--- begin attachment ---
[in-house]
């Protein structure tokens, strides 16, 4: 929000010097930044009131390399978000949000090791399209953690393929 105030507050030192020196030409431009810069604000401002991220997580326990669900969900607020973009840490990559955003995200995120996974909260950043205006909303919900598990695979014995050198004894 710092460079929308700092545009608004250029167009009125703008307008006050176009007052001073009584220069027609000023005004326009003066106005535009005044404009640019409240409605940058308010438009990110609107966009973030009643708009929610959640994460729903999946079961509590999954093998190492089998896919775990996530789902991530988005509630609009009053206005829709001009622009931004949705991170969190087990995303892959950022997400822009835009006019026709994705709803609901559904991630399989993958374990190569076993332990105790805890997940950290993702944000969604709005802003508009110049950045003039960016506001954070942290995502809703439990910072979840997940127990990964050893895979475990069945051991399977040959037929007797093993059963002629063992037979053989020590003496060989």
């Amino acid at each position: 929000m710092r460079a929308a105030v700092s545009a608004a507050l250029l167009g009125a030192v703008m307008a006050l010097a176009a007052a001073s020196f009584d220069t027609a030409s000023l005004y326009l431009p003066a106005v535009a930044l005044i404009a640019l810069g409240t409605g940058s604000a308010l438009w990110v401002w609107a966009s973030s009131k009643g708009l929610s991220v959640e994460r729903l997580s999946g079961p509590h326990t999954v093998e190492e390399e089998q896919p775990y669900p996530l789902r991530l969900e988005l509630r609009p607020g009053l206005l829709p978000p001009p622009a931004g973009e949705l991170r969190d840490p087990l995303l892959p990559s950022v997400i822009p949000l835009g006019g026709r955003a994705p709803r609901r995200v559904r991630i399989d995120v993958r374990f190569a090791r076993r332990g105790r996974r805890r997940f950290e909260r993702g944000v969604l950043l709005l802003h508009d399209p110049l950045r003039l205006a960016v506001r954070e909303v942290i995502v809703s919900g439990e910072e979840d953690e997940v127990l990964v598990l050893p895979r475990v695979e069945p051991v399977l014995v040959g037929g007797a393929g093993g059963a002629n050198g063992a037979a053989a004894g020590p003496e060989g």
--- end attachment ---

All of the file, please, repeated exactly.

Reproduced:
[in-house]
């Protein structure tokens, strides 16, 4: 929000010097930044009131390399978000949000090791399209953690393929 105030507050030192020196030409431009810069604000401002991220997580326990669900969900607020973009840490990559955003995200995120996974909260950043205006909303919900598990695979014995050198004894 710092460079929308700092545009608004250029167009009125703008307008006050176009007052001073009584220069027609000023005004326009003066106005535009005044404009640019409240409605940058308010438009990110609107966009973030009643708009929610959640994460729903999946079961509590999954093998190492089998896919775990996530789902991530988005509630609009009053206005829709001009622009931004949705991170969190087990995303892959950022997400822009835009006019026709994705709803609901559904991630399989993958374990190569076993332990105790805890997940950290993702944000969604709005802003508009110049950045003039960016506001954070942290995502809703439990910072979840997940127990990964050893895979475990069945051991399977040959037929007797093993059963002629063992037979053989020590003496060989």
């Amino acid at each position: 929000m710092r460079a929308a105030v700092s545009a608004a507050l250029l167009g009125a030192v703008m307008a006050l010097a176009a007052a001073s020196f009584d220069t027609a030409s000023l005004y326009l431009p003066a106005v535009a930044l005044i404009a640019l810069g409240t409605g940058s604000a308010l438009w990110v401002w609107a966009s973030s009131k009643g708009l929610s991220v959640e994460r729903l997580s999946g079961p509590h326990t999954v093998e190492e390399e089998q896919p775990y669900p996530l789902r991530l969900e988005l509630r609009p607020g009053l206005l829709p978000p001009p622009a931004g973009e949705l991170r969190d840490p087990l995303l892959p990559s950022v997400i822009p949000l835009g006019g026709r955003a994705p709803r609901r995200v559904r991630i399989d995120v993958r374990f190569a090791r076993r332990g105790r996974r805890r997940f950290e909260r993702g944000v969604l950043l709005l802003h508009d399209p110049l950045r003039l205006a960016v506001r954070e909303v942290i995502v809703s919900g439990e910072e979840d953690e997940v127990l990964v598990l050893p895979r475990v695979e069945p051991v399977l014995v040959g037929g007797a393929g093993g059963a002629n050198g063992a037979a053989a004894g020590p003496e060989g």